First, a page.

View video here

Michael S. O’Hara, PT, OCS, CSCS

Eight Habits for Long Term Fitness Success–#4 Condition/Cardio

There are thousands of different workout programs and methods to use to become more fit.  These range from at home workout videos, to aerobic or yoga classes, to bootcamps and group functional training workouts.  Methods, benefits, and risks/drawbacks could be debated until our last breath and often are among fitness professionals.  One thing I’ve come to learn in my twenty years in this industry is that dogmatic approaches rarely pan out, and you are better off steering clear of anything or anyone who claims any one method of training is optimal and a cure all for everyone under every circumstance.  However, I do believe that there are some universal habits that will vastly improve someone’s fitness.  For the sake of this article, I will stick with habits which only involve movement, with an understanding that nutrition, rest, recovery, stress management, and body weight all impact fitness as well.

To know what habits will best improve long term fitness, we must first define the term.  There are three definitions of fitness. The first (and newest, brought on by the growth of the fitness industry) is “the condition of being physically fit and healthy.” This definition misses the mark as it uses the root of the word in it, and doesn’t really tell us anything.  The second definition is “the quality of being suitable to fulfill a particular role or task.”  This definition is a little bit better.  We can see here that the fitness required to be an NFL offensive lineman and the fitness required to run the Ironman in Hawaii is much different.  This still doesn’t get to what most of us think of when we describe someone as being fit.  The third definition, and the one I find to be most relevant to the general population, is “an organism’s ability to survive and reproduce in a particular environment.”  Put differently, your ability to reproduce and pass your genes onto the next generation.  At first glance, this may seem like a poor definition.  If we go back 100-500 years to a time where modern technology and medicine couldn’t “fix” everything, this definition is ideal.  If someone is over or underweight, they struggle with fertility.  If someone has major health complications, injuries, etc. they would have a hard time attracting a mate, defending themselves/home, or feeding themselves.  Certain lifestyle choices will absolutely reduce fertility rates (smoking, drinking, stress) therefore decreasing one’s fitness.  Operating with the biological definition of fitness, I find that the following eight habits will set you up for a lifetime of greatness.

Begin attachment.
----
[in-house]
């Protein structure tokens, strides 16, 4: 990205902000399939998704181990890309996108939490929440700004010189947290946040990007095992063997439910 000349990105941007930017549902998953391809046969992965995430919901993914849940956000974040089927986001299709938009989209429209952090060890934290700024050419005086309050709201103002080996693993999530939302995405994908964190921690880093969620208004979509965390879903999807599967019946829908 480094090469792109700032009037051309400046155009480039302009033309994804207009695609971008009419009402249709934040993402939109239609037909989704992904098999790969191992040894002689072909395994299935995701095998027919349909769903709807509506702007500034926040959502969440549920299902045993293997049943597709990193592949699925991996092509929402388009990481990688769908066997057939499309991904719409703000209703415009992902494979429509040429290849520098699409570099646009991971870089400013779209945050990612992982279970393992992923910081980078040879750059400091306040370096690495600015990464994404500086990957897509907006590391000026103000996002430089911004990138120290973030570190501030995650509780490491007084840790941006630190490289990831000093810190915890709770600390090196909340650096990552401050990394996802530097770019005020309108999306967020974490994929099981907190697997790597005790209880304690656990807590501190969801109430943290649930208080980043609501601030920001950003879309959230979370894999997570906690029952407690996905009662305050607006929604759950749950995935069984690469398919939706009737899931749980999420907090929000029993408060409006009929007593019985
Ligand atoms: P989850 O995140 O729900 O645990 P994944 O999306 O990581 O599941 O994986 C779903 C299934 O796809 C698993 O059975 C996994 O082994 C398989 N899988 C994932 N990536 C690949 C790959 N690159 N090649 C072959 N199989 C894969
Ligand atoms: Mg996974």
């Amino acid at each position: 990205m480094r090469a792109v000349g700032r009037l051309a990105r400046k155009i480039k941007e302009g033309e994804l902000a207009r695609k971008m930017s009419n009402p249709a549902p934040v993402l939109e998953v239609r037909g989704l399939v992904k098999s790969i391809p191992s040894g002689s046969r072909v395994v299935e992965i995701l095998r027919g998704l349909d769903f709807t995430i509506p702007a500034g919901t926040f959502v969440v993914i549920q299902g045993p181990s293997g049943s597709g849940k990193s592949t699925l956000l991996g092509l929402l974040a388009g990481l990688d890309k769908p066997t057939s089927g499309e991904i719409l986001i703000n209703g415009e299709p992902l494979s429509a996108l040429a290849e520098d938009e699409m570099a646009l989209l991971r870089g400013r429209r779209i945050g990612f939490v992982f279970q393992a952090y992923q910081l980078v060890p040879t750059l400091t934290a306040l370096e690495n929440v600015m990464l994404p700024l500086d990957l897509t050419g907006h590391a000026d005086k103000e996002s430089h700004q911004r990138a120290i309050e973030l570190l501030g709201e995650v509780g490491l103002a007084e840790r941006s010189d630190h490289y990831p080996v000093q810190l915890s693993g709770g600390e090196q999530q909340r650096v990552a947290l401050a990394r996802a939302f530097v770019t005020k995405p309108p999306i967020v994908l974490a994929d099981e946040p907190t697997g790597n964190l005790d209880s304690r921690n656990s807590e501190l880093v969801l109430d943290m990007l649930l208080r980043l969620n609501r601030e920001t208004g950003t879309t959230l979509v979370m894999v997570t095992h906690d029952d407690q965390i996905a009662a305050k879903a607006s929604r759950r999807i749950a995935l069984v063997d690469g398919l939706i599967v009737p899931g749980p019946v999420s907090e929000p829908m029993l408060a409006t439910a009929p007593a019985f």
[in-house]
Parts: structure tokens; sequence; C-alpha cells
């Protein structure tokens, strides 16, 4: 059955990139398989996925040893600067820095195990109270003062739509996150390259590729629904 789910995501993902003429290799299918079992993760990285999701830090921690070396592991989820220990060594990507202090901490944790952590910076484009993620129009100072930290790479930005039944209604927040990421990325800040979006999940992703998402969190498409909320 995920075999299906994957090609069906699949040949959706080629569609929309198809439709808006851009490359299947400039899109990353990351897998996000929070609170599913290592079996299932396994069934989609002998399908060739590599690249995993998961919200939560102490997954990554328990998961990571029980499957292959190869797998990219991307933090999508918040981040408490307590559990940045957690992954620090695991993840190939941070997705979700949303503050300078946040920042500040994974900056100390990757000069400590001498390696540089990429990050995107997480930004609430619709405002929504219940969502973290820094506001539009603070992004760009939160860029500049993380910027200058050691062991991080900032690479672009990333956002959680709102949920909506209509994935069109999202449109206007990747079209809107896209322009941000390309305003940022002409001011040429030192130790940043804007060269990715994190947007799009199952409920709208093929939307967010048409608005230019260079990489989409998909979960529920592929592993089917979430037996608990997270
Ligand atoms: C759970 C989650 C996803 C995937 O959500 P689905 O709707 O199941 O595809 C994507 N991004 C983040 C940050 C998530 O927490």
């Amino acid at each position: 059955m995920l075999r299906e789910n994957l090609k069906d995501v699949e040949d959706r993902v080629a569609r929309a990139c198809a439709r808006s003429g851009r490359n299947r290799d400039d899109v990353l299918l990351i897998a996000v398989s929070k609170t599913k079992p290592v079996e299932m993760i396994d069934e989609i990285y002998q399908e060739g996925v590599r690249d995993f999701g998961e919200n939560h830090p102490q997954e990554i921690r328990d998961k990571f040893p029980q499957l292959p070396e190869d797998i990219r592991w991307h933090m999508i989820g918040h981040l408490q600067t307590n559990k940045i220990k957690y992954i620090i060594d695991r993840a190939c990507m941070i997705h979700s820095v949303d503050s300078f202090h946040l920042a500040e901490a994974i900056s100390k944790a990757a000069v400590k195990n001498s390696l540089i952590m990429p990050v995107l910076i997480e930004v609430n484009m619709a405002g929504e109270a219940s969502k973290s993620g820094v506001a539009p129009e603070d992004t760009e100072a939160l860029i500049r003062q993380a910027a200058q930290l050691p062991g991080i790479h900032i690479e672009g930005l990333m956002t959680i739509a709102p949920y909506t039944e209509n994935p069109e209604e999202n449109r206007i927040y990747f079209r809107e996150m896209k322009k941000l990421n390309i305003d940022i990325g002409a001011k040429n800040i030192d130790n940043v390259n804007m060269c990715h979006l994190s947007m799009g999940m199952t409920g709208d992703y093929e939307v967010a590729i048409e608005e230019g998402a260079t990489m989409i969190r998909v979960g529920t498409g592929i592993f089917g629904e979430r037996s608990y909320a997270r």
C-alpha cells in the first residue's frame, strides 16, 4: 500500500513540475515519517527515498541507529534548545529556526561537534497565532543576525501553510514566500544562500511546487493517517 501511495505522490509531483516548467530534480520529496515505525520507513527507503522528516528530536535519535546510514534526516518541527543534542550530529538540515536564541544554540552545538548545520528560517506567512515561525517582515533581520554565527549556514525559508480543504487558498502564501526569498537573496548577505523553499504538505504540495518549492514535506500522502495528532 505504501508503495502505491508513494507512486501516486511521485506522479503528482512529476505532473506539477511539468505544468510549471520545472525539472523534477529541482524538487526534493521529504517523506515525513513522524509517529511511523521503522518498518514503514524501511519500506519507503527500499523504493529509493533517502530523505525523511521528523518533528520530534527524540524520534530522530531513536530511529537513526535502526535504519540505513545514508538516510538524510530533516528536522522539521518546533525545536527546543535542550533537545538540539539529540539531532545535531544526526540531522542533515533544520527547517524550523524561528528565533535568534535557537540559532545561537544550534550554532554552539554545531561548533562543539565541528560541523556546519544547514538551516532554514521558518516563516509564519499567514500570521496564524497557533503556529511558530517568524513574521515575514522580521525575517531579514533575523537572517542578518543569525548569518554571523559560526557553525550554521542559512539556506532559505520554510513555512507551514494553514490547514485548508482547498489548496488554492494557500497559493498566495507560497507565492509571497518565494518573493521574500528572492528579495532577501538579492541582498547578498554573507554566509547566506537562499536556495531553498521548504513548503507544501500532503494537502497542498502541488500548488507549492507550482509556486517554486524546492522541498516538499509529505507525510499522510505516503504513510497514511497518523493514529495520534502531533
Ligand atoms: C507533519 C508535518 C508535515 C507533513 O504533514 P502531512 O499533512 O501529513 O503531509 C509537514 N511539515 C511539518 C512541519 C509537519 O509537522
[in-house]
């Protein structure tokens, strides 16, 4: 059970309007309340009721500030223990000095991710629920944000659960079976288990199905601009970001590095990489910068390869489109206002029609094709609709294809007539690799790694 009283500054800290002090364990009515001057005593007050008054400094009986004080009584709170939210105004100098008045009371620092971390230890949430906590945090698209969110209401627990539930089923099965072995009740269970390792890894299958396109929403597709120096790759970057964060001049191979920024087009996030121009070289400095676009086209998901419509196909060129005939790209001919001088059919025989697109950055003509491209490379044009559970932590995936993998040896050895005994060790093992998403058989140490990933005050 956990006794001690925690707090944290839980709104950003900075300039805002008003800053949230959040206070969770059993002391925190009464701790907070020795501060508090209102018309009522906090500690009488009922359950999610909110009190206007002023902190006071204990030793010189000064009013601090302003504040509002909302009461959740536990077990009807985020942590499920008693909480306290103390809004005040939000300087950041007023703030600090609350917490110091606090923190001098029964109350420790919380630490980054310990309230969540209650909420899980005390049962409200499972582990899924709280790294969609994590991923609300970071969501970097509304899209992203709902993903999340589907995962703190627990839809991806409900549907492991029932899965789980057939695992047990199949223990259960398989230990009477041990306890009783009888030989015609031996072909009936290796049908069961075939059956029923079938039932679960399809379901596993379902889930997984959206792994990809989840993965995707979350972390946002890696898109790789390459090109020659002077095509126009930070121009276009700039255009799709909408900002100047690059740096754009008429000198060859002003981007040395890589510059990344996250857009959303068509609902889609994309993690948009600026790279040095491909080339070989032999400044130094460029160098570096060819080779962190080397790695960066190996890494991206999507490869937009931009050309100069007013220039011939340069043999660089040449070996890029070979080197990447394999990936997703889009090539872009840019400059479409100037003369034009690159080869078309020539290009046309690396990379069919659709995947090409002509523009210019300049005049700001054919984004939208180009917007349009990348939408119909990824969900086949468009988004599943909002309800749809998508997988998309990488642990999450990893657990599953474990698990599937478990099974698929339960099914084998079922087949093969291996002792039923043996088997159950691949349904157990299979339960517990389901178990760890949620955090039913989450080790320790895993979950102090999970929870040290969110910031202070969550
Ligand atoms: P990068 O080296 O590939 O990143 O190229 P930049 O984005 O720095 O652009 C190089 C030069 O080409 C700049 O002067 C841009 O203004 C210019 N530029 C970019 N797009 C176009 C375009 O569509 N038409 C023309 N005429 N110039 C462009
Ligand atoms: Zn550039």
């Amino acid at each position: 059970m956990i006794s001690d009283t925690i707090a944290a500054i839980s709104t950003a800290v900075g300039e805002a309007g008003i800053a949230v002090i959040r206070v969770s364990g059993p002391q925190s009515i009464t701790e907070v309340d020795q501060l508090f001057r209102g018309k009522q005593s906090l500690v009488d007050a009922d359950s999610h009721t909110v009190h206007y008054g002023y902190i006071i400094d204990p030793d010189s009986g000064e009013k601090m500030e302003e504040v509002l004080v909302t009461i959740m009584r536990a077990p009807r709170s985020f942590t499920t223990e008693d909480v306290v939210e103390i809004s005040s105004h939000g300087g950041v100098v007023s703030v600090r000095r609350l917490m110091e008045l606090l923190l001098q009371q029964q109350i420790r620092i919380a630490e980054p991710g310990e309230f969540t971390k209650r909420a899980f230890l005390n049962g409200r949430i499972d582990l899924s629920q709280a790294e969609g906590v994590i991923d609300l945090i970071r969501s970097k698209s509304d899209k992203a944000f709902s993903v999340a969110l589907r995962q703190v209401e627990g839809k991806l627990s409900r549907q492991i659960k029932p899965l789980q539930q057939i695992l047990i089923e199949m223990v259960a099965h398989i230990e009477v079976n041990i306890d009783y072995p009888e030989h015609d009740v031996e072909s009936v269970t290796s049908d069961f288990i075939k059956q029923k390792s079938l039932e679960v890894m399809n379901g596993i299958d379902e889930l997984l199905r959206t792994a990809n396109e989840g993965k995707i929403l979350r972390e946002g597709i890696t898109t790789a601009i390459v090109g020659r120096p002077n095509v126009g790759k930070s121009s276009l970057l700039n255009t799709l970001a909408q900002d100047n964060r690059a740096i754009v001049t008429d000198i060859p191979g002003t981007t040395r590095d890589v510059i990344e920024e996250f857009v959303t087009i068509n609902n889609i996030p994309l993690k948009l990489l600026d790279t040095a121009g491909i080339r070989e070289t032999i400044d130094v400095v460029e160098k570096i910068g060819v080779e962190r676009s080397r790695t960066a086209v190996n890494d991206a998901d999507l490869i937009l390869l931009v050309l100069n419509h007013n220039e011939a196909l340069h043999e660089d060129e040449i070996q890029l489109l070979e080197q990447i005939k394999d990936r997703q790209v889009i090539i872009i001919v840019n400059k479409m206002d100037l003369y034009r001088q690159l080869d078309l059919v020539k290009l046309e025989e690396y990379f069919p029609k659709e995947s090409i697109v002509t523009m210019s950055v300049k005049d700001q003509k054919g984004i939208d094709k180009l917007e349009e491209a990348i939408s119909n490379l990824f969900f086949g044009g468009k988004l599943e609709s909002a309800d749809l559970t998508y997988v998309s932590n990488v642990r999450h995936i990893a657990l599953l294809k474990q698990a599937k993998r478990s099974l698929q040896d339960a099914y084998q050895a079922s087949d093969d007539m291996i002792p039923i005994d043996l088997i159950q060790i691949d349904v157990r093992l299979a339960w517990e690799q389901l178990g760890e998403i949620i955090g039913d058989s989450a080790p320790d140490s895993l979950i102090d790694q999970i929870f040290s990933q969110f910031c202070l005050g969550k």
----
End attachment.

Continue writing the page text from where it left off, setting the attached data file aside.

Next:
Jeff Tirrell, CSCS, CSFC, Pn1

Condition/Cardio